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Old 10-29-2020, 04:32 PM   #1
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2006 National Tropical--Good or Bad

Hi everyone,
New to the camping world and am looking into buying a 06 National Tropical, Freightliner chassis, 36FT, C7 cat 350hp ,70K miles. Whereas National RVs are no longer produced, is this a model I should stay away from due to parts availability. Any opinions, personal experiences or headsup to inspect would be appreciated.

Thanks, Bob
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Old 10-29-2020, 06:02 PM   #2
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Bob,
The National Rv brand was considered to be a very good quality manufacturer, so if in good condition I believe you would be happy with how well it is built. I would think the problem of finding some parts would be centered around body panels specific to that particular model if needed. The chassis and drive train will probably be Freightliner and appliance will be name brand so replacement parts should be doable. Most of us that own older coaches face this same problem because even if your manufacturer is still in business the probability of them having a part for your 15-20 year old coach is slim. Winnebago however is the exception to this rule
Tom
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Old 10-29-2020, 06:37 PM   #3
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Hi Tom,
Thanks for your quick reply. Being new to the RV world I'm apprehensive about what to look for when I go to inspect this coach. Being a retired driver myself, congrats on your 5 million mile safety award. That's certainly something to be proud of on today's highways and thank you for your service. Bob
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Old 10-29-2020, 10:02 PM   #4
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I would have the coach weighed. The early diesel Tropi Cals had very little CCC.
No problem on parts other than body panels and most of those can be crafted
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Old 10-29-2020, 10:17 PM   #5
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thanks Don,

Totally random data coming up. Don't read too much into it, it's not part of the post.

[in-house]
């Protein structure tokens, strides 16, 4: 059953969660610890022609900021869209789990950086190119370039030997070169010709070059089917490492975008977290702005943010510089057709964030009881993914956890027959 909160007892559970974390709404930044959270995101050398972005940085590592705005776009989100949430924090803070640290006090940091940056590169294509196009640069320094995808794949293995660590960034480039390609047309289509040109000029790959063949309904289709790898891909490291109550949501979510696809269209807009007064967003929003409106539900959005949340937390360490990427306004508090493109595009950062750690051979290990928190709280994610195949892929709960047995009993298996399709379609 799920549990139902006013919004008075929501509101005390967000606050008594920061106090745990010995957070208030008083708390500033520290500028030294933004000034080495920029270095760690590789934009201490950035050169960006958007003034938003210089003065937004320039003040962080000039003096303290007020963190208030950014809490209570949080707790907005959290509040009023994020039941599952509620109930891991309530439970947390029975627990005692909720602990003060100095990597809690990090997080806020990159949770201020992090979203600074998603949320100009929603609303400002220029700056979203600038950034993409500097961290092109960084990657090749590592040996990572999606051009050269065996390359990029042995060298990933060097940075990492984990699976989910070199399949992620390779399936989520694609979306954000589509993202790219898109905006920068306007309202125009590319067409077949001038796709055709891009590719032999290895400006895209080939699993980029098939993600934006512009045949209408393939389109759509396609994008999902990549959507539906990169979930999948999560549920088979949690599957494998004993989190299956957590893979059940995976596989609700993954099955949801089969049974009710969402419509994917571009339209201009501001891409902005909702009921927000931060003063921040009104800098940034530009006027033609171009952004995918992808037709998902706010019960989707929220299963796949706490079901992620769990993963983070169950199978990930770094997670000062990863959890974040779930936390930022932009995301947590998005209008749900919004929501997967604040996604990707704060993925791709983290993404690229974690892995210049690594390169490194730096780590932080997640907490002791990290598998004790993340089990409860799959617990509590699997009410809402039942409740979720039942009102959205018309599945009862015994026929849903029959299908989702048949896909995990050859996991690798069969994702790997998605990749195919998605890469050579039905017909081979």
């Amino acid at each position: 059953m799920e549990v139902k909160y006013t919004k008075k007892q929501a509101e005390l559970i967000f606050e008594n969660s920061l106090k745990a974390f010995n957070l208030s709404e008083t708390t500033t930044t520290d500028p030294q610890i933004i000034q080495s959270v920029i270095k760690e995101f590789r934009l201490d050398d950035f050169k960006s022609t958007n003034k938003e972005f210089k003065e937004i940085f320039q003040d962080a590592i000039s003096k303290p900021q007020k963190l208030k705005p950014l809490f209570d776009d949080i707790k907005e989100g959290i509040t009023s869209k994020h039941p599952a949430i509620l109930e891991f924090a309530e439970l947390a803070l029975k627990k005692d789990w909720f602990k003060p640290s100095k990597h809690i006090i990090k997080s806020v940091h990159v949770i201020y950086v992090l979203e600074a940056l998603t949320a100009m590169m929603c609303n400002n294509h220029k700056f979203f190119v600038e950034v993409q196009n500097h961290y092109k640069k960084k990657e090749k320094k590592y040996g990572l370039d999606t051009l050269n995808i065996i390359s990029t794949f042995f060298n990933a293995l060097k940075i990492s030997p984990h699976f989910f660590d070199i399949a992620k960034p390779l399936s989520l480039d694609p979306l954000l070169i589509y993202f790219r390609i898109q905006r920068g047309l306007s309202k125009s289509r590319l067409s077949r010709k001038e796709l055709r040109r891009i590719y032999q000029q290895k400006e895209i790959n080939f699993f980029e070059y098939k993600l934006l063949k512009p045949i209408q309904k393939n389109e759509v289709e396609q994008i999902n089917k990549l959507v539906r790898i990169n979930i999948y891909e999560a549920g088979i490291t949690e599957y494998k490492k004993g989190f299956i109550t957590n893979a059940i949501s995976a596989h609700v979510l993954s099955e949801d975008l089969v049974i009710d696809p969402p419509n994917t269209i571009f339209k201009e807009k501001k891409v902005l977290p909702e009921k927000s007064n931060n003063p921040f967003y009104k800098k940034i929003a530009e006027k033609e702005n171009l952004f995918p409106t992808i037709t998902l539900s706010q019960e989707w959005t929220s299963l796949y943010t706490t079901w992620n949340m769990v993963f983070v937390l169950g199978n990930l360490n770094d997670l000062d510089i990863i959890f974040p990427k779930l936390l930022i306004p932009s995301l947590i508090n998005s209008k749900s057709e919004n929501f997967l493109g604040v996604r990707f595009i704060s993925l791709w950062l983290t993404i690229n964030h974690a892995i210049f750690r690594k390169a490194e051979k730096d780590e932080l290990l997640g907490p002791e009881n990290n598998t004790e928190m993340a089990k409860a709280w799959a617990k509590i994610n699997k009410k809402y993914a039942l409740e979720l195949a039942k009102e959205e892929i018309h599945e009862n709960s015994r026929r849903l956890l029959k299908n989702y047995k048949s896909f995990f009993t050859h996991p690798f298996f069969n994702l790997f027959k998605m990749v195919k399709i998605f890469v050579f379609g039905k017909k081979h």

As I stated, I'm new at this. Without coming off as a total idiot, does CCC stand for combined cargo capacity? Bob
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Old 10-29-2020, 11:20 PM   #6
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Bob.....The Tropicals and their sister coaches have held their value and still look contemporary. If you like the coach and it's in good shape, I would grab it before someone else does.
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Old 10-29-2020, 11:51 PM   #7
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Great caution on the specifics of the unit your looking at CCC's capabilities...

I respect National. I liked their higher end gas Dolphin models on Workhorse and Ford F53 chassis's. I also feel they made a great 'Meat & Potatoes' series of DP's (A complement!), at the price points the different models were selling in.

If this coach checks out well, and if needed - obtain an independent inspection - and most important you like the layout, and it has good maintenance records - no concern whatsoever!!

I personally respected National. One of the contributing factors to them not being around today, was they did 'The Right Thing' for their customers. Some bad materials were provided, and National I believe brought many coaches back and removed and rebuilt the sidewalls - not an inexpensive thing to do. (And I believe, even on RV's beyond warranty period.). This costs lots of money to the bank account, which probably contributed to National not serving the down turn in the economy from the 2007/2008 crash.

So they did the right thing for their customers, and may have spent the funds in the bank that could have carried them thru this period... (But who knows!!).

Best of luck to you, and have fun if this is 'the one',
Smitty
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Old 10-30-2020, 10:59 AM   #8
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My first DP was a 2007 National TropiCal 33' (note the last four characters of my screen name.) Agree with the others regarding quality of build and holding value. Well constructed and the floor plan of our 33T was ideal, especially the side hall to the bedroom and ample kitchen counter space. I would never discourage anyone from buying a National coach.

Some things to note. My coach had a few bulges along the sidewall. This was not delamination, but rather rust that had formed on the steel frames near the belt line, probably from moisture entering from the compartment door hinges. I knew this when I bought the coach, and it did not bother me. The bulges are rock hard, unlike a delam. They are repairable, but expensive to do so and they did not get worse during my ownership.

Someone bought the molds for the body panels and a bit of research may uncover who, but as others have said, nearly all damage can be repaired through fabrication.